The Centers for Disease Control and Prevention was given a combined funding decrease of $194 million below fiscal year 2016 levels in President Obama’s budget request last week.
The next day APHA hosted CDC at its headquarters to discuss the budget with the CDC Coalition, a public health advocacy group of more than 100 organizations.
“Thank you for your advocacy,” said APHA Executive Director Georges C. Benjamin, MD, “because we’re probably going to need you more than ever this particular year.”
CDC’s funding decreases prominently including elimination of Preventive Health and Health Services Bock Grants and decreases for its immunization program, cancer screenings, occupational health and safety and Racial and Ethnic Approaches to Community Health.
However CDC Director Tom Frieden shared at APHA numerous victories, both in the budget and for public health overall.
On the positive side, CDC received increases for gun violence prevention research; prescription drug overdose; “the largest single proposed increase” of $40 million to address antibiotic resistance; and global health protection. Frieden noted special progress in the latter, underscored in 2015 by the World Health Organization declaring Guinea, Sierra Leone and Liberia as free of the Ebola virus transmission.
“The least understood thing about Ebola is how close we were to global catastrophe,” Frieden said. “If it hadn’t been controlled in Lagos it would still be spreading all over Africa. We were literally days away from that happening.”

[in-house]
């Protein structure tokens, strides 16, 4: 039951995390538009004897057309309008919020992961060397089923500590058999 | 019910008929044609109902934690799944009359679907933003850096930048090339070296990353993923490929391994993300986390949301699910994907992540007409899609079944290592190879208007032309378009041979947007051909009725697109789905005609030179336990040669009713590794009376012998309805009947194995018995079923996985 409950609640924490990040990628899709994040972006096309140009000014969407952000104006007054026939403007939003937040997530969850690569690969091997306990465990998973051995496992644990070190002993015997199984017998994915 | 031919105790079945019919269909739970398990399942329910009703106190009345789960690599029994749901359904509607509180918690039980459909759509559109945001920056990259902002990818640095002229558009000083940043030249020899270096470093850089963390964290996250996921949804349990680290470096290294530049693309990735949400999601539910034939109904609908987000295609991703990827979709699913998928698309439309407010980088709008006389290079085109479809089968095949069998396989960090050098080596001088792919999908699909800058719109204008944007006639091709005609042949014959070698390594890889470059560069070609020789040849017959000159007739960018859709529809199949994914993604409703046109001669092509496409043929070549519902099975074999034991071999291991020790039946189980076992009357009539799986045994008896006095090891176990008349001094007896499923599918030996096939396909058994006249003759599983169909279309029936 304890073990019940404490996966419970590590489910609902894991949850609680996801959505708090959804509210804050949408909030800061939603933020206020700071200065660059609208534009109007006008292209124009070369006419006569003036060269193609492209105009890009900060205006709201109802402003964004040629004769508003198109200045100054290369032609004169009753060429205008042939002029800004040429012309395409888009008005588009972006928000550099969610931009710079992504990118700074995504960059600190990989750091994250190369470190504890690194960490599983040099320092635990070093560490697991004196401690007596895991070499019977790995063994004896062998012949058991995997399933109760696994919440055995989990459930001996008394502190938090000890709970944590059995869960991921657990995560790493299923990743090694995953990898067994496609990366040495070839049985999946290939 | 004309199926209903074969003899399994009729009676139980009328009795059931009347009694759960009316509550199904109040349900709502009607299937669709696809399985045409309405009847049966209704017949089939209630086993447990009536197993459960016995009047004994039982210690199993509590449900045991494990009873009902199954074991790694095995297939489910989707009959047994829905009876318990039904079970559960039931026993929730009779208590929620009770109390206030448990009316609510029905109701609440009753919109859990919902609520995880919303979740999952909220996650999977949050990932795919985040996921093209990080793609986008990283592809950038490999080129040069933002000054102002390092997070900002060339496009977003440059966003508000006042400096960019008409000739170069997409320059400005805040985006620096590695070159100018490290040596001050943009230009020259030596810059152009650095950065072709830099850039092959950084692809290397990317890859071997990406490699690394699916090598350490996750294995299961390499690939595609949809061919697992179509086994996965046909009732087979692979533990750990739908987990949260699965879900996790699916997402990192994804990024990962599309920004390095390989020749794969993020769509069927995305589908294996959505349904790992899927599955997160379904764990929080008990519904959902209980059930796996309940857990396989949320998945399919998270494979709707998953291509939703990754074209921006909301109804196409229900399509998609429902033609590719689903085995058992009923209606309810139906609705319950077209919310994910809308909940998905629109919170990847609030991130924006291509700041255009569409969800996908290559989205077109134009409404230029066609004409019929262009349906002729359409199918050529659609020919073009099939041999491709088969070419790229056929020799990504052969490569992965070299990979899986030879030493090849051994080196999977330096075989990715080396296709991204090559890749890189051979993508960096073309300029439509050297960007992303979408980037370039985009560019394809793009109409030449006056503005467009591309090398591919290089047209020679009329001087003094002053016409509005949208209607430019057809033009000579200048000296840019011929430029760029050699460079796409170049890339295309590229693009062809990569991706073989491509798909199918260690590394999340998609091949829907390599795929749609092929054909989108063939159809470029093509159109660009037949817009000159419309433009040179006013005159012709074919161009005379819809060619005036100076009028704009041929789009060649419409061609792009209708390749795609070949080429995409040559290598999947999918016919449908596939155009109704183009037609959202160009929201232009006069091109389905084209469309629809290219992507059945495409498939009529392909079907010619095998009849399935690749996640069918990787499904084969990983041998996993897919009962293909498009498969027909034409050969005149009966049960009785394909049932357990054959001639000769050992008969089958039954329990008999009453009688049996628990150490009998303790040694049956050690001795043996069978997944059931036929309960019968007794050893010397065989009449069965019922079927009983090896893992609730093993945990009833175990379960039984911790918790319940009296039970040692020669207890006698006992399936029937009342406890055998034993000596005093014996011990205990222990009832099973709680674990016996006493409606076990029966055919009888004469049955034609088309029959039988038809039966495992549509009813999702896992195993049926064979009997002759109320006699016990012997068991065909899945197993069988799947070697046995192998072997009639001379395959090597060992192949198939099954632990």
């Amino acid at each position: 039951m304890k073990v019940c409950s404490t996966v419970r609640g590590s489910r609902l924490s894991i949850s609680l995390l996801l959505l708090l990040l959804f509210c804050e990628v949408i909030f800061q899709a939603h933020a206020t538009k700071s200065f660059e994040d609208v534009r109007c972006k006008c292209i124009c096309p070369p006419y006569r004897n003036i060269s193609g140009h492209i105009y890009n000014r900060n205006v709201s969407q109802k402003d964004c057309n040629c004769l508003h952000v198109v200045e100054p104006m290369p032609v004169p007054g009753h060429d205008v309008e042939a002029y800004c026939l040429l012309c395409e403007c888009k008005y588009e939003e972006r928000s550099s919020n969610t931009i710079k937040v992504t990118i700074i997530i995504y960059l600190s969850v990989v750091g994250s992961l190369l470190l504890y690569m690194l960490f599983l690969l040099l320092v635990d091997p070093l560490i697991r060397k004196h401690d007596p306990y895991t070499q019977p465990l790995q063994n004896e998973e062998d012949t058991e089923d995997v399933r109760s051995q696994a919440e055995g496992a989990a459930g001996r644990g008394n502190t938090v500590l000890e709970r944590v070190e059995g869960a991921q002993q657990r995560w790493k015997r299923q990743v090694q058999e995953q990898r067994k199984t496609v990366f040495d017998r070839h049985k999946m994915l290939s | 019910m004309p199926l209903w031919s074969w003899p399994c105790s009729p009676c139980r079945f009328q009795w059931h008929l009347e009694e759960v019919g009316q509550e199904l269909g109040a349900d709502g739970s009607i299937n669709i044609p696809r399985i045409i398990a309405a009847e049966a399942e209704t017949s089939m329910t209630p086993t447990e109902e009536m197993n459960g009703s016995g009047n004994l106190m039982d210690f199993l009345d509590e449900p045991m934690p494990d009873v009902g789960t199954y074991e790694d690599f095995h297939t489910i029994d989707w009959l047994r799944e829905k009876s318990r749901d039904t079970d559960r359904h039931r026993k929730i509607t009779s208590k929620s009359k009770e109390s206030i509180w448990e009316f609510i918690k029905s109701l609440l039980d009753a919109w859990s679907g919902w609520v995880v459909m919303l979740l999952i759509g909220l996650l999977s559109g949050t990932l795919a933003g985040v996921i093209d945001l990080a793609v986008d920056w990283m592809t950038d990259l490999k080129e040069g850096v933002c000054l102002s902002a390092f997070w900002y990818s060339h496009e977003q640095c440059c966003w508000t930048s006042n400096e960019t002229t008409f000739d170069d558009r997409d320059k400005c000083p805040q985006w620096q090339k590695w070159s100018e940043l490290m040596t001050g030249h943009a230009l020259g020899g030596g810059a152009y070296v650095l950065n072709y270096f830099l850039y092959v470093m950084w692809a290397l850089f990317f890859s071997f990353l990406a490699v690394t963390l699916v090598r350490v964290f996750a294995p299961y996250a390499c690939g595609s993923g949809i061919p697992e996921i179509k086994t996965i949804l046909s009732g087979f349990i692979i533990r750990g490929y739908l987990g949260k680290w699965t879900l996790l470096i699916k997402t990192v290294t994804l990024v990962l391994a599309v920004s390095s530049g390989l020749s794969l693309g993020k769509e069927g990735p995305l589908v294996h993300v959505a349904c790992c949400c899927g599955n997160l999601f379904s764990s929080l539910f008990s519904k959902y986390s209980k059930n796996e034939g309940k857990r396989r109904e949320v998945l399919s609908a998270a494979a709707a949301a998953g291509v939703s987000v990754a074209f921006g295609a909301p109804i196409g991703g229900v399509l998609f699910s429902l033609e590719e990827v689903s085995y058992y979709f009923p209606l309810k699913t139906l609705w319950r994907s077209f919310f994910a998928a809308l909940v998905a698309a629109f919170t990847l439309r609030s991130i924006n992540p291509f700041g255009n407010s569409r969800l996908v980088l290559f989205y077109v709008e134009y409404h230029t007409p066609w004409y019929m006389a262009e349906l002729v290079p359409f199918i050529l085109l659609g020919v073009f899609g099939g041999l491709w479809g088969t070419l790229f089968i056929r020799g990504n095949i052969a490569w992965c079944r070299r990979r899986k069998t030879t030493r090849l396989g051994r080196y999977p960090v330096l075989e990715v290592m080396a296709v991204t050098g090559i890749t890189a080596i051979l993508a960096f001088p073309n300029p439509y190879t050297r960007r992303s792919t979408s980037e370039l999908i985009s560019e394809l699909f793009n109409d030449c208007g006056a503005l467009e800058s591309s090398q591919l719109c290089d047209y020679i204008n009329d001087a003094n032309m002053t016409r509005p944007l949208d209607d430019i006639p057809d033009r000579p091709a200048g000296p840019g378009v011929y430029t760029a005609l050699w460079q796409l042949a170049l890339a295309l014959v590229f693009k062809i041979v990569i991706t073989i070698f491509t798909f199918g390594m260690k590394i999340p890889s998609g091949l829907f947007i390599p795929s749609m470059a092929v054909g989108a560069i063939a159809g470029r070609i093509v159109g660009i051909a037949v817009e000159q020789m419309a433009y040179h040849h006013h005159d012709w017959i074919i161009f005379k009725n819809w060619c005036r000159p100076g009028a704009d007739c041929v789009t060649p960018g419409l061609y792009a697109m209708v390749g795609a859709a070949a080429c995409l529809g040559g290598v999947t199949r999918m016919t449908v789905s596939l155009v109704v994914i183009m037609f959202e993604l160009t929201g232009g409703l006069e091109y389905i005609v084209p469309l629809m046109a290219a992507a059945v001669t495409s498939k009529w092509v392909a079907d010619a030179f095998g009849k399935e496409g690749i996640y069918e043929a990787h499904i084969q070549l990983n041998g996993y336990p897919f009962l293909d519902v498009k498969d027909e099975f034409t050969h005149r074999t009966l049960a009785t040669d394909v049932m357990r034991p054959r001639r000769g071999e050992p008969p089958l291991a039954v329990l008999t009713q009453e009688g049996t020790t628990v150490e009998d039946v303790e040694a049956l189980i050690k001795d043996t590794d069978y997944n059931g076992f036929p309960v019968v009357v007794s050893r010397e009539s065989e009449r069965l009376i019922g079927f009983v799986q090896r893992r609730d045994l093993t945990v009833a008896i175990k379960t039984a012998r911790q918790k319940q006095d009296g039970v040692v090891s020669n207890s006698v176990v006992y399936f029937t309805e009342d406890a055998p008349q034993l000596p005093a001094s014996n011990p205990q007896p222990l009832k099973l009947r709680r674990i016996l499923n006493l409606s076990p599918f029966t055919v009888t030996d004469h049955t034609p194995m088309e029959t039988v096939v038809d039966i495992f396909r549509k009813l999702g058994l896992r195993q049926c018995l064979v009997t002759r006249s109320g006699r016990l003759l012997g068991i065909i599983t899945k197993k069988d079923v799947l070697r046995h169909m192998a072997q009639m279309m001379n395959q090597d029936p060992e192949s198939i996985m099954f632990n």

Frieden also discussed the Zika virus, calling it an unprecedented situation. He added that late last year CDC first hypothesized that “it might be associated with an outbreak of microcephaly,” a congenital condition linked with incomplete brain development.” This has not been proven, but Frieden said that researchers continue to study the possible link. More information about the virus can be found on APHA’s Zika web page.
Vector control is “a neglected area of public health,” according to Frieden, “and that needs to change.”
“We are literally learning more about this every single day,” he said. “We will do everything we can to learn more, to inform people and to do whatever we can to reduce the risk, (especially) for pregnant women, because that’s the most important thing we can do as far as what we know now.”